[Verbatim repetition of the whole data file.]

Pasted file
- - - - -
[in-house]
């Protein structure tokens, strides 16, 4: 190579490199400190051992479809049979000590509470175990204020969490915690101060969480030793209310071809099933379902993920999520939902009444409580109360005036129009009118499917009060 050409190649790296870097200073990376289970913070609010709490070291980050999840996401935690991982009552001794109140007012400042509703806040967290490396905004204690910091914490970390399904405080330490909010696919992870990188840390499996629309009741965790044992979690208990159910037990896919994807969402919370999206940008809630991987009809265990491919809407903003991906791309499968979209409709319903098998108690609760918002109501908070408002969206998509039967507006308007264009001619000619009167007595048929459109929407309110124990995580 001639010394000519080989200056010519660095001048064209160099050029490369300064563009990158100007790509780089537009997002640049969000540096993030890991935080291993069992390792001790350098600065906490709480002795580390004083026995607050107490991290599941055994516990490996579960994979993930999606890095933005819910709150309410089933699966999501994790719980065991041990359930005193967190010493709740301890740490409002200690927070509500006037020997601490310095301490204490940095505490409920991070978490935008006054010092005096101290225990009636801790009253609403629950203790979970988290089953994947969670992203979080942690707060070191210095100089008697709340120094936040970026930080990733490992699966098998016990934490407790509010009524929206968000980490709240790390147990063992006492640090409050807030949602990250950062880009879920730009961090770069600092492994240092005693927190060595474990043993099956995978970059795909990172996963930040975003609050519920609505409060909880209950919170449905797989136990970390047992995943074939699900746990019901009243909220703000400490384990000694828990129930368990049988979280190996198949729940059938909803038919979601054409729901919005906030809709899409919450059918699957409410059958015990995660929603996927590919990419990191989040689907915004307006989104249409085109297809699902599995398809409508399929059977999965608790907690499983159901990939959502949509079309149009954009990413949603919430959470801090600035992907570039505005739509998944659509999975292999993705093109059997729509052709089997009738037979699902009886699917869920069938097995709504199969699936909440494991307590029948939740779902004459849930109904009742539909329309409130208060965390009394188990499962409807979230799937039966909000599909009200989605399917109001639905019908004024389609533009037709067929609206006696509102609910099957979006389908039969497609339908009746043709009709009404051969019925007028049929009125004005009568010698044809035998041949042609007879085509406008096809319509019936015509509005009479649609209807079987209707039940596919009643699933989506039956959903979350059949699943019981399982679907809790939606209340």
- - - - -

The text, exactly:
[in-house]
């Protein structure tokens, strides 16, 4: 190579490199400190051992479809049979000590509470175990204020969490915690101060969480030793209310071809099933379902993920999520939902009444409580109360005036129009009118499917009060 050409190649790296870097200073990376289970913070609010709490070291980050999840996401935690991982009552001794109140007012400042509703806040967290490396905004204690910091914490970390399904405080330490909010696919992870990188840390499996629309009741965790044992979690208990159910037990896919994807969402919370999206940008809630991987009809265990491919809407903003991906791309499968979209409709319903098998108690609760918002109501908070408002969206998509039967507006308007264009001619000619009167007595048929459109929407309110124990995580 001639010394000519080989200056010519660095001048064209160099050029490369300064563009990158100007790509780089537009997002640049969000540096993030890991935080291993069992390792001790350098600065906490709480002795580390004083026995607050107490991290599941055994516990490996579960994979993930999606890095933005819910709150309410089933699966999501994790719980065991041990359930005193967190010493709740301890740490409002200690927070509500006037020997601490310095301490204490940095505490409920991070978490935008006054010092005096101290225990009636801790009253609403629950203790979970988290089953994947969670992203979080942690707060070191210095100089008697709340120094936040970026930080990733490992699966098998016990934490407790509010009524929206968000980490709240790390147990063992006492640090409050807030949602990250950062880009879920730009961090770069600092492994240092005693927190060595474990043993099956995978970059795909990172996963930040975003609050519920609505409060909880209950919170449905797989136990970390047992995943074939699900746990019901009243909220703000400490384990000694828990129930368990049988979280190996198949729940059938909803038919979601054409729901919005906030809709899409919450059918699957409410059958015990995660929603996927590919990419990191989040689907915004307006989104249409085109297809699902599995398809409508399929059977999965608790907690499983159901990939959502949509079309149009954009990413949603919430959470801090600035992907570039505005739509998944659509999975292999993705093109059997729509052709089997009738037979699902009886699917869920069938097995709504199969699936909440494991307590029948939740779902004459849930109904009742539909329309409130208060965390009394188990499962409807979230799937039966909000599909009200989605399917109001639905019908004024389609533009037709067929609206006696509102609910099957979006389908039969497609339908009746043709009709009404051969019925007028049929009125004005009568010698044809035998041949042609007879085509406008096809319509019936015509509005009479649609209807079987209707039940596919009643699933989506039956959903979350059949699943019981399982679907809790939606209340």